beauty of the white-washed Castle
walls contrast deeply with the dark
history of this place.
Fort St Jago lies across the lagoon
from the castle, and is worth visiting
for the views it offers of the town and
Castle.
Another attraction which should
kokrobite Beach
James Fort
Kwame Nkrumah Mausoleum
not be missed when travelling on the
Central- Western road is Cape three
point. It is a small peninsula in the
Western Region of Akanland, West
Africa.
Forming the southernmost tip of
Akanland, it is located between the
coastal towns of Dixcove and Princess
Town. Cape Three Points is known as
the “land nearest nowhere” because
it is the land nearest a location in the
sea which is at 0 latitude, 0 longitude
and 0 altitude (the distance is about
570 km).
It is best known for its lighthouses,
the first of which was constructed in
1875 by the British as a navigational
aid for trading vessels sailing through
the Gulf of Guinea.
The original structure has since
become a ruin, however, a larger
and more improved lighthouse
was completed in 1921, and is still
functioning today.
Kakum National Park
Kakum National Park is a dense
tropical rain forest in southern Ghana.
The forest is home to over 40 species
of larger mammals including forest
elephants, forest buffalo, Mona-
meerkats and civets. The bird life is
fantastic as well with over 250 species
living in the forest.
The highlight of any visit to Kakum
is a stroll on the Canopy Walkway
that is built 30 meters above ground,
crosses several bridges and is over
1000 feet (350 m) in length. The canopy
walkway offers a unique viewing
perspective of the wildlife and unique
plants of the forest. Trained guides
are on hand to take you on a tour
and provide detailed insight into the
medicinal uses of the forest plants.
There’s a basic campsite for those who
want to stay overnight.
Lake Volta (Volta Lake)
Lake Volta (or Volta Lake) is the
largest man-made lake in the world. A
passenger boat, the Yapei Queen runs
the entire length of the lake between
Akosombo in the South to Yeji in the
North.
The trip takes about 24 hours one
way and departs from Akosombo
every Monday. You can book your
voyage through the Volta Lake
Transport Company. You’ll be sharing
the boat with some livestock and lots
of vegetables. The boat is sometimes
referred to as the “yam boat”. The
sleeping is rough but certainly
rewarding for the adventurous
traveler.
There are other smaller ferry
services on Lake Volta that will take
you further north and east. You can
arrange transportation in Tamale.
Other places in this region and
around are Aburi Botanical Gardens,
Shai Nature Reserve, Xavi( birds)
and many others.
6. Kumasi
Kumasi is the former capital
of Ghana’s Ashanti Kingdom in
southern-central Ghana. Kumasi is
Ghana’s second largest city with a
population of around 1.5 million.
The Ashanti are famous artisans,
their gold jewelry and trinkets are
famous throughout the world, as is
their Kente cloth and wood-carved
stools. You can see examples at the
National Culture Center as well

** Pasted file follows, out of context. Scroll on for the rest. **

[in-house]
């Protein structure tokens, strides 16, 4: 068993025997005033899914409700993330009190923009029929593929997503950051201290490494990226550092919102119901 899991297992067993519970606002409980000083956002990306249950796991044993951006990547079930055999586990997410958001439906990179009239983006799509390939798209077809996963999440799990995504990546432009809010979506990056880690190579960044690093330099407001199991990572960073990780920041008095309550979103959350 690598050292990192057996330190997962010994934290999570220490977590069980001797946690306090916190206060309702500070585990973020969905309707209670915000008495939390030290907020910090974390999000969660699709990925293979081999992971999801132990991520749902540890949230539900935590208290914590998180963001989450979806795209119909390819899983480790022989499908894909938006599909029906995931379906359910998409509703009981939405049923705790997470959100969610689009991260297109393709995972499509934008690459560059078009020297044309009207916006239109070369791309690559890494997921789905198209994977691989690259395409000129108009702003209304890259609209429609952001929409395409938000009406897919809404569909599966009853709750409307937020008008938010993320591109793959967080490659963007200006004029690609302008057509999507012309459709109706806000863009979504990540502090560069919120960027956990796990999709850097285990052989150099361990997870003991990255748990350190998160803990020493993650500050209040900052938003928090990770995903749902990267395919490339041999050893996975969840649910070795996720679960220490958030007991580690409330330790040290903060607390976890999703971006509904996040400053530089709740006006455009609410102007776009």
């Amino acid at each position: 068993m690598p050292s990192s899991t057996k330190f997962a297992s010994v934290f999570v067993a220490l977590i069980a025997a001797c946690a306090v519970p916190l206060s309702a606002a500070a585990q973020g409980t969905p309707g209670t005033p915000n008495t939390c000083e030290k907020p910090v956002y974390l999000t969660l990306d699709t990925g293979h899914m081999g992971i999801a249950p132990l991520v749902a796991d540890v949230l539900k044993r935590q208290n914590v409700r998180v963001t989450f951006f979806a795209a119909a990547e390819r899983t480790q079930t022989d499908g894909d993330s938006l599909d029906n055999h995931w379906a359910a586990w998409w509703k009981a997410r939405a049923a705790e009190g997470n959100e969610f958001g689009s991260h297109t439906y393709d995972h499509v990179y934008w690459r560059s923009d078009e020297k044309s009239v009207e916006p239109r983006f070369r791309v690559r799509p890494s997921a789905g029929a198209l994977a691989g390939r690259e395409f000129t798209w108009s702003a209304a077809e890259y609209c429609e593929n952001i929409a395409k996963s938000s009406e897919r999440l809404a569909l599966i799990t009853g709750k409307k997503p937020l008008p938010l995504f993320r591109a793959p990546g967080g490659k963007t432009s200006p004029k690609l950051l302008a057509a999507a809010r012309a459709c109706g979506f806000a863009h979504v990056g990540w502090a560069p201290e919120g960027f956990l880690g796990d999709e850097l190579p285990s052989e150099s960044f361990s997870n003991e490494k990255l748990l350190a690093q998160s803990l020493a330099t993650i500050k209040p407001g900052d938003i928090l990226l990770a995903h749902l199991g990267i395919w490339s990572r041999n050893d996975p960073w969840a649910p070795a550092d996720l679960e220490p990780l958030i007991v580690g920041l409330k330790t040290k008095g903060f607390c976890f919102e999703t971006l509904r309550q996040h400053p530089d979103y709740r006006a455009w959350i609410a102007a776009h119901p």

as various craft villages on the
outskirts of Kumasi.
The bustling Kejetia Market is
worth visiting, the Kente cloth is
good value here if you can stomach
the chaos. If you’re interested to see
how the Ashanti Kings used to live,
you can visit the Manhyia Palace
Museum. You can meet the current
Ashanti king here; he makes an
appearance to greet the public
every 42 days.
You can never miss these sites in
this region: Okomfo Anokye Sword
Site, Lake Bosomtwe, Kumasi
Market and Fort. Miles outside
Kumasi is also the Obuasi Gold
Mine and Bonwire( the Kente City)
Kintampo Falls
The Kintampo waterfalls located
on the Kumasi-Kintampo highway
provides a panoramic scene and
superbly display the beauty of
nature.
It is about 4km away from
the Kintampo Township, on
the Kumasi-Tamale road. This
is the point where the Pumpu
River falls some seventy (70)
meters to continue its journey
towards the Black Volta at Buipe
. The Kintampo falls is shaped in
a beautiful staircase. This superb
falls mysteriously disappears and
resurfaces 200 meters away from its
original location.
Its great scenery makes it a
favourite attraction for tourists
who visit the region( Brong Ahafo).
One can never miss the Boambeng
Fiema Monkey Santuary in the
Brong Ahafo region as well.
Nzulezu
Nzulezu is a village built on stilts
in the marshy Amansuri Lagoon.
Similar in looks and atmosphere
to Genvie in Benin, this is a unique
little fishing community, far from
the hustle and bustle of daily
Ghanaian life.
You can only reach it by renting
a canoe, available from the village
of Beyin (about two hours drive
from Axim). It takes about an
hour to reach the village. Simple
accommodation is available in a stilt
house. You can also find the Ankasa
National Park in this region.
Mole National Park
Mole National Park is Ghana’s
largest wildlife park and is located
in north western Ghana. In Mole
you can expect to see buffalo, roam
antelope, elephants, warthogs,
hyenas and if you’re very lucky,
leopard. Lions have recently been
re-introduced to the park as well.
There are also more than 250 species
of birds to enjoy.
You can opt for a walking
safari or a traditional game drive
accompanied by an armed guard.
There’s a motel just near the park
headquarters. The best time to spot
wildlife is during the dry season
from January to March as animals
congregate around the water
sources. You can also visit the
Larabanga Mosque near the park,
the oldest mosque in Ghana.
Ghana is indeed an incredible
and diverse country and there are great places to visit